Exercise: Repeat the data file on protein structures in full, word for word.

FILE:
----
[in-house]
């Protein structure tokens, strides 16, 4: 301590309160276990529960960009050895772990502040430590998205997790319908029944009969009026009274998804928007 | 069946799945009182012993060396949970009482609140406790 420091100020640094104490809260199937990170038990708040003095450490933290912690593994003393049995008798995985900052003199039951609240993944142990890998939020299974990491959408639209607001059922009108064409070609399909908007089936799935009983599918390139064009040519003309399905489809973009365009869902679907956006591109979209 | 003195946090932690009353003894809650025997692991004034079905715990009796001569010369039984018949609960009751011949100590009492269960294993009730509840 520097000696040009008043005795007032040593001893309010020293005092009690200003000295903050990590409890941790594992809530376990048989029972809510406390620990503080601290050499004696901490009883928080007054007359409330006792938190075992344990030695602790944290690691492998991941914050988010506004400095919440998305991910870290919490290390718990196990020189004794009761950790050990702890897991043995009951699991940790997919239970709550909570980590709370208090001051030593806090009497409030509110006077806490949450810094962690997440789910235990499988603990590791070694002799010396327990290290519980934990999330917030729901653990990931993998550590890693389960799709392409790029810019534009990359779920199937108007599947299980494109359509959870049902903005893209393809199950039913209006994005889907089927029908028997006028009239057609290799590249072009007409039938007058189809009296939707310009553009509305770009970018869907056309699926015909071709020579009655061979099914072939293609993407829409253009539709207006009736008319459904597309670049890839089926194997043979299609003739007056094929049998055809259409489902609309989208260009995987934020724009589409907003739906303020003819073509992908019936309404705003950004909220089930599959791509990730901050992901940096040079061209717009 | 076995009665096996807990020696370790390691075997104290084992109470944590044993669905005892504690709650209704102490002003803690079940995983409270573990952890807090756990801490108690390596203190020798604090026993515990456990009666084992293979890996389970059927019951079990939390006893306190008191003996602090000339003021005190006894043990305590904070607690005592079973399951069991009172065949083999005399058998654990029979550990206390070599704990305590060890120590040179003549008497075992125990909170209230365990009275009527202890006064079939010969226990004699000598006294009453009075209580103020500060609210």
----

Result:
[in-house]
């Protein structure tokens, strides 16, 4: 301590309160276990529960960009050895772990502040430590998205997790319908029944009969009026009274998804928007 | 069946799945009182012993060396949970009482609140406790 420091100020640094104490809260199937990170038990708040003095450490933290912690593994003393049995008798995985900052003199039951609240993944142990890998939020299974990491959408639209607001059922009108064409070609399909908007089936799935009983599918390139064009040519003309399905489809973009365009869902679907956006591109979209 | 003195946090932690009353003894809650025997692991004034079905715990009796001569010369039984018949609960009751011949100590009492269960294993009730509840 520097000696040009008043005795007032040593001893309010020293005092009690200003000295903050990590409890941790594992809530376990048989029972809510406390620990503080601290050499004696901490009883928080007054007359409330006792938190075992344990030695602790944290690691492998991941914050988010506004400095919440998305991910870290919490290390718990196990020189004794009761950790050990702890897991043995009951699991940790997919239970709550909570980590709370208090001051030593806090009497409030509110006077806490949450810094962690997440789910235990499988603990590791070694002799010396327990290290519980934990999330917030729901653990990931993998550590890693389960799709392409790029810019534009990359779920199937108007599947299980494109359509959870049902903005893209393809199950039913209006994005889907089927029908028997006028009239057609290799590249072009007409039938007058189809009296939707310009553009509305770009970018869907056309699926015909071709020579009655061979099914072939293609993407829409253009539709207006009736008319459904597309670049890839089926194997043979299609003739007056094929049998055809259409489902609309989208260009995987934020724009589409907003739906303020003819073509992908019936309404705003950004909220089930599959791509990730901050992901940096040079061209717009 | 076995009665096996807990020696370790390691075997104290084992109470944590044993669905005892504690709650209704102490002003803690079940995983409270573990952890807090756990801490108690390596203190020798604090026993515990456990009666084992293979890996389970059927019951079990939390006893306190008191003996602090000339003021005190006894043990305590904070607690005592079973399951069991009172065949083999005399058998654990029979550990206390070599704990305590060890120590040179003549008497075992125990909170209230365990009275009527202890006064079939010969226990004699000598006294009453009075209580103020500060609210």